First, a disclosure: My daughter was in this year’s Over the Edge IV put on by the Nat Gold Players. Plus, a couple of days after the last Edge performance, she attended a meeting to organize a youth subgroup of the Nat Gold Players, which they cleverly named Clearly Confused Productions. They are hoping to put on their first production sometime around Halloween.
That said, and without bias (OK, maybe a little), I must say that the Nat Gold Players are an impressively talented outfit. I didn’t see anyone in last weekend’s production that wasn’t thoroughly prepared to skillfully act out their character and run through their lines masterfully. I saw Edge IV twice and was thoroughly impressed both times.
And that’s not just the opinion of an amateur observer and biased father.
Earlier this year, the Nat Gold Players and its members won several awards from the Theatre New Mexico/American Association of Community Theatre Festival. Along with the Players’ Best Ensemble award for The Laramie Project, individual honors went to Maggie Romigh, Lisa Cisceros, Joan Krohn, Karyl Lyne, Juan Diego Chavez, Cynthia Riley and Patrick Rucker. Moreover, Rucker — who played a hilarious Major Twitty in Over the Edge IV — went on to win a regional award in April for his acting.
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In one segment of the play, when one of the weather forecasters, played by Cody Romero, made the point that if you want to know the truth about global warming, don’t ask a politician, ask a weather expert.
Amen to that. In fact, with the way Washington has been acting lately, I’m not sure we can expect a straight answer on anything from them.
The climate change issue, however, is particularly disconcerting. Here we are, with parts of our nation in the middle of a summer from hell, and it seems that no one’s talking about what we should do to reverse the warming trend.
Al Gore talked about an environmental tipping point. I wonder when the intellectual tipping point will occur. Possibly too late, I fear.
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Last week’s column about desalination of city groundwater got a response from Las Vegas Community Water Board member Bob Wessley, who made an excellent point about the waste that desal creates — namely, concentrated salt liquid waste. He mentioned a few options for getting rid of the waste, none of which sounded very attractive. He also said that the city has to factor in the costs of treating the desalinated water to make it drinkable.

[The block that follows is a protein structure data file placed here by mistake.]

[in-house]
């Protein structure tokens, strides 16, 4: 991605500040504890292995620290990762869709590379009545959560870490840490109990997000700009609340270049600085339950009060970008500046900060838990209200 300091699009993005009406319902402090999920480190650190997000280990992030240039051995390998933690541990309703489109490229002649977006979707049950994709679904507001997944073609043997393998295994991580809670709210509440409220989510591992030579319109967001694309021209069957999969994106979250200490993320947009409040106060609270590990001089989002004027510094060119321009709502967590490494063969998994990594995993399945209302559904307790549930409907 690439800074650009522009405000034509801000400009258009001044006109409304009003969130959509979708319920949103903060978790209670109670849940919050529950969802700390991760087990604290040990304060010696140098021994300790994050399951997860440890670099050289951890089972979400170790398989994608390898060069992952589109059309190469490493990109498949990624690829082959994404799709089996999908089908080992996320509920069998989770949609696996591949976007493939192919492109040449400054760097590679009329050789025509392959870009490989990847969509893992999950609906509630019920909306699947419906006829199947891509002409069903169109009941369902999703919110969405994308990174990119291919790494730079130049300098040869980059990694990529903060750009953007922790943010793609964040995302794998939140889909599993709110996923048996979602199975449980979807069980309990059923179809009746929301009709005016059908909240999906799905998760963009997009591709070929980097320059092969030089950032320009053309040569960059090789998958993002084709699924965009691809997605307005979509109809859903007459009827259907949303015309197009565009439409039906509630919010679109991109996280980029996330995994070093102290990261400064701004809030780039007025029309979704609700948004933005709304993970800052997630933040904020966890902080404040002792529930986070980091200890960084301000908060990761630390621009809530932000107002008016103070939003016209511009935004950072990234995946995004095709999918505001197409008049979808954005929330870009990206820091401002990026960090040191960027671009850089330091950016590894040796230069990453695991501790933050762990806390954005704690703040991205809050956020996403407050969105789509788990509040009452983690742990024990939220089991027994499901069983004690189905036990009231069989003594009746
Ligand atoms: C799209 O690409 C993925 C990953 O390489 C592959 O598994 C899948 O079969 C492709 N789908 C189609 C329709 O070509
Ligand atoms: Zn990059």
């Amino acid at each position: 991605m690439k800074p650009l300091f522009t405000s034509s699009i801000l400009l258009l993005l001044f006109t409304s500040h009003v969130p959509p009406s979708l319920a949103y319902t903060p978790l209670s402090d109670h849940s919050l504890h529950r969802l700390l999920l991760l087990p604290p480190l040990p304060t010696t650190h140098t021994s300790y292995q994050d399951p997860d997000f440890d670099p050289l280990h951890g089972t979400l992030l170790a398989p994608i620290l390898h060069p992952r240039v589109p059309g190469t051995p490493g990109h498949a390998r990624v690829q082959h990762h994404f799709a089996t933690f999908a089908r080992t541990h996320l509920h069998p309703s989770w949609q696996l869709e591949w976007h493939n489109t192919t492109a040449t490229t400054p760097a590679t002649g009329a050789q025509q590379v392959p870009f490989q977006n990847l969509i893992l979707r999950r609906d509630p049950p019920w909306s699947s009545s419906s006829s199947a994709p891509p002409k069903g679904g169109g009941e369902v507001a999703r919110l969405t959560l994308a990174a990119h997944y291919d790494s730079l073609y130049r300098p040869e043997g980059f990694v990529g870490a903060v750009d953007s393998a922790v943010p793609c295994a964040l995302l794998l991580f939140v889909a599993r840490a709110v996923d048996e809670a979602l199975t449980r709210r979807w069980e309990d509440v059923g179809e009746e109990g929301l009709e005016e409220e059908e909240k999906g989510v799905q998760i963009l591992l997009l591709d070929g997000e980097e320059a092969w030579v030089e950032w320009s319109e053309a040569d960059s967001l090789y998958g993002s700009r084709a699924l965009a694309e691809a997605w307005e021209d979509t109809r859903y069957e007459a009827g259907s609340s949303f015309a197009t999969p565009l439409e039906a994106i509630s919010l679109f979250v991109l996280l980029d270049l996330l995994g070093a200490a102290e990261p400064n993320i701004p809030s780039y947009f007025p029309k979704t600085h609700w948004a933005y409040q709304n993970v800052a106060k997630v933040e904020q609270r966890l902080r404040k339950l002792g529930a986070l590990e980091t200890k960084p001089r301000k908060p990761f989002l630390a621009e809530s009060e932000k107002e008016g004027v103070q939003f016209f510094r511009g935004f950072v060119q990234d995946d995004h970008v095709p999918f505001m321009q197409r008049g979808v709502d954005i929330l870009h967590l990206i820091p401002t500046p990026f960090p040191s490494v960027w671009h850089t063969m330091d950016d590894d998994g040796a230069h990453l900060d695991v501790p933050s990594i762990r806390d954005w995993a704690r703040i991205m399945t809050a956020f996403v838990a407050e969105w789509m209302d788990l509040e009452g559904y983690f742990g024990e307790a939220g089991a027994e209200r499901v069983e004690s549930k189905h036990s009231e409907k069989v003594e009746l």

But this doesn’t mean he thinks desalination is a bad idea. “My intuition is that it could price out favorably for he city, but we’ve got to do it honestly,” Wessley said.
He agreed that if the city does publish a Request For Proposals — and I’m still hoping it will — waste disposal and other details need to be specifically addressed by any and all bidders.
Plus, I would expect an environmental impact study to be conducted to ensure that a desalination project, and its waste, won’t do more harm than good.
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School starts this week in the east and west sides of town, with lots of room for improvement and plenty of people who need to prove themselves.
For the West Las Vegas Schools district, the biggest change has to be Gene Parson’s departure as the high school principal, a position he held for 12 years, to become the district’s new associate superintendent. His replacement at the high school is John Bustos, previously the assistant principal under Parson.
My impression was that Parson was an excellent principal. Bustos will have some big shoes to fill (as he said in June when he got the appointment), but I hear he’s up to the task.
Meanwhile in the east side, this will be the year in which Sheryl McNellis-Martinez, who’s under contract as interim superintendent until the end of this school year, must prove herself. Plus, there is new leadership all over the district, including a new principal at Robertson High School, Darlene Ulibarri, who has worked in Santa Fe and Pecos before coming here.
I hope they all do well. I’m tired of all the problems in our schools. I’m ready to see a lot less drama.
Tom McDonald is editor and publisher of the Optic. He may be reached at 505-425-6796, ext. 237, or email@example.com.